Super Bowl 43: What Black Coach?

January 31, 2009


A day before the big game, the nation’s biggest annual event, and this year there are very few words about the prospect of an African-American coach winning. This time it seems Pittsburgh’s Mike Tomlin is just another coach on the verge of leading his team to victory on the world’s largest sports stage. I suppose that’s progress. Perhaps.

We are only two years removed from Tony Dungy’s historic victory as coach of the Indianapolis Colts. Dungy won the only Super Bowl where there was a certainty the winning coach would be black. Dungy and Bears coach Lovie Smith were the lead story that Super Bowl. It seemed just about every interview and commentary leading up to that game contained some reference to the history that was about to be made. The first always gets the attention. It should. Dungy one of sport’s all-time gentlemen, and dignified leaders proved you don’t have to curse and glower to motivate and lead. He deserved every accolade that he got. And by god he is black!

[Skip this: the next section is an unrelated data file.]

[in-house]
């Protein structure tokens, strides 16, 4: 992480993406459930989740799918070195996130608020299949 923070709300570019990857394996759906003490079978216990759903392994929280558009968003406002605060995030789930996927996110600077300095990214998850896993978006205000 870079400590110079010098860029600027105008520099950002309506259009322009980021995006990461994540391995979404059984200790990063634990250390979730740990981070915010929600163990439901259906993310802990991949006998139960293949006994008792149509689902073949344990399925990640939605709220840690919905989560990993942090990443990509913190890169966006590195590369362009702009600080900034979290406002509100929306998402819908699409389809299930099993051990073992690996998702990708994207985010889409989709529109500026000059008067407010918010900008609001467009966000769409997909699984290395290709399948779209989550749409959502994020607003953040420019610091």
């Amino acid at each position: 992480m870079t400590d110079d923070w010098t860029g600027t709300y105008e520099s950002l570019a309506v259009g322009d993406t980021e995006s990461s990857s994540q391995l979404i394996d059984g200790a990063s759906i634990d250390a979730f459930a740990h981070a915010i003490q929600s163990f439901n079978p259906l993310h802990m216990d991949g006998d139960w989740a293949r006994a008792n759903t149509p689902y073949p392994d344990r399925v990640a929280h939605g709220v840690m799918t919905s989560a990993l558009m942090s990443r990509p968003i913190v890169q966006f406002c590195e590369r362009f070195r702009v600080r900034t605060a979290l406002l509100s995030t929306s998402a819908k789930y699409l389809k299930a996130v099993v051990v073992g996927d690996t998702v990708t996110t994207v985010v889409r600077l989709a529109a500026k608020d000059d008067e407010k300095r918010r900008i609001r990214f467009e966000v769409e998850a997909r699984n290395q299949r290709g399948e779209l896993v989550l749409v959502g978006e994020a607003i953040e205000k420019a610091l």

But what about the next guy – Mike Tomlin – in fact an apple off of the Dungy coaching tree? How should we recognize him? And what should we say if he leads the Steelers to another championship? Is it better to ignore Tomlin’s color, when in fact African-American coaches still struggle to get respect, let alone jobs at all levels of football? Right now it seems those are questions many people don’t want to talk about. But I say let’s talk and keep talking, lest we forget how long it took men like Mike Tomlin, Lovie Smith and Tony Dungy to get to the big game. The fact is it took way too long. And in just two years some of us are acting like it doesn’t mean anything that another African-American is so quickly knocking on the door of football history – again. On-going and provable accomplishment and progress is a story we shouldn’t be quiet about.

As evidenced by the swearing in of Barack Obama as the country’s 44th president, we are indeed living in an historic time. But it doesn’t mean that full racial parity has been achieved and racial injustice has been adjudicated. And it doesn’t mean we should silently watch just because one hurdle, even a huge one, has finally been cleared. That next hurdle is important too.

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